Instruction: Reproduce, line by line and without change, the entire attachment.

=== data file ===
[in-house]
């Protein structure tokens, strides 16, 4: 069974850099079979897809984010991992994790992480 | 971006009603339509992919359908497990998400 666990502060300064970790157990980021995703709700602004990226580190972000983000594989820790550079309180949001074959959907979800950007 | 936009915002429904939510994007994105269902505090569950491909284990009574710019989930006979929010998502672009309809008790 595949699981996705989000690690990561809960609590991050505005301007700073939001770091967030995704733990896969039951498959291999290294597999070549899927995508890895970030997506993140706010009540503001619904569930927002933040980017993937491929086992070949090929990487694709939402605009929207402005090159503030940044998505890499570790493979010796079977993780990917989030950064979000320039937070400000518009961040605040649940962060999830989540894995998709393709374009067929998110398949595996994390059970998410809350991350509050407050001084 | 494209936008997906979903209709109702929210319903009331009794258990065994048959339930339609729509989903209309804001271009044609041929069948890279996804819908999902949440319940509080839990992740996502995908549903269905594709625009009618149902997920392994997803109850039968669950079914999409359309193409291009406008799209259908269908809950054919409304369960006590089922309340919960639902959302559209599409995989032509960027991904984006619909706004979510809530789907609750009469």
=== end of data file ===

[in-house]
């Protein structure tokens, strides 16, 4: 069974850099079979897809984010991992994790992480 | 971006009603339509992919359908497990998400 666990502060300064970790157990980021995703709700602004990226580190972000983000594989820790550079309180949001074959959907979800950007 | 936009915002429904939510994007994105269902505090569950491909284990009574710019989930006979929010998502672009309809008790 595949699981996705989000690690990561809960609590991050505005301007700073939001770091967030995704733990896969039951498959291999290294597999070549899927995508890895970030997506993140706010009540503001619904569930927002933040980017993937491929086992070949090929990487694709939402605009929207402005090159503030940044998505890499570790493979010796079977993780990917989030950064979000320039937070400000518009961040605040649940962060999830989540894995998709393709374009067929998110398949595996994390059970998410809350991350509050407050001084 | 494209936008997906979903209709109702929210319903009331009794258990065994048959339930339609729509989903209309804001271009044609041929069948890279996804819908999902949440319940509080839990992740996502995908549903269905594709625009009618149902997920392994997803109850039968669950079914999409359309193409291009406008799209259908269908809950054919409304369960006590089922309340919960639902959302559209599409995989032509960027991904984006619909706004979510809530789907609750009469």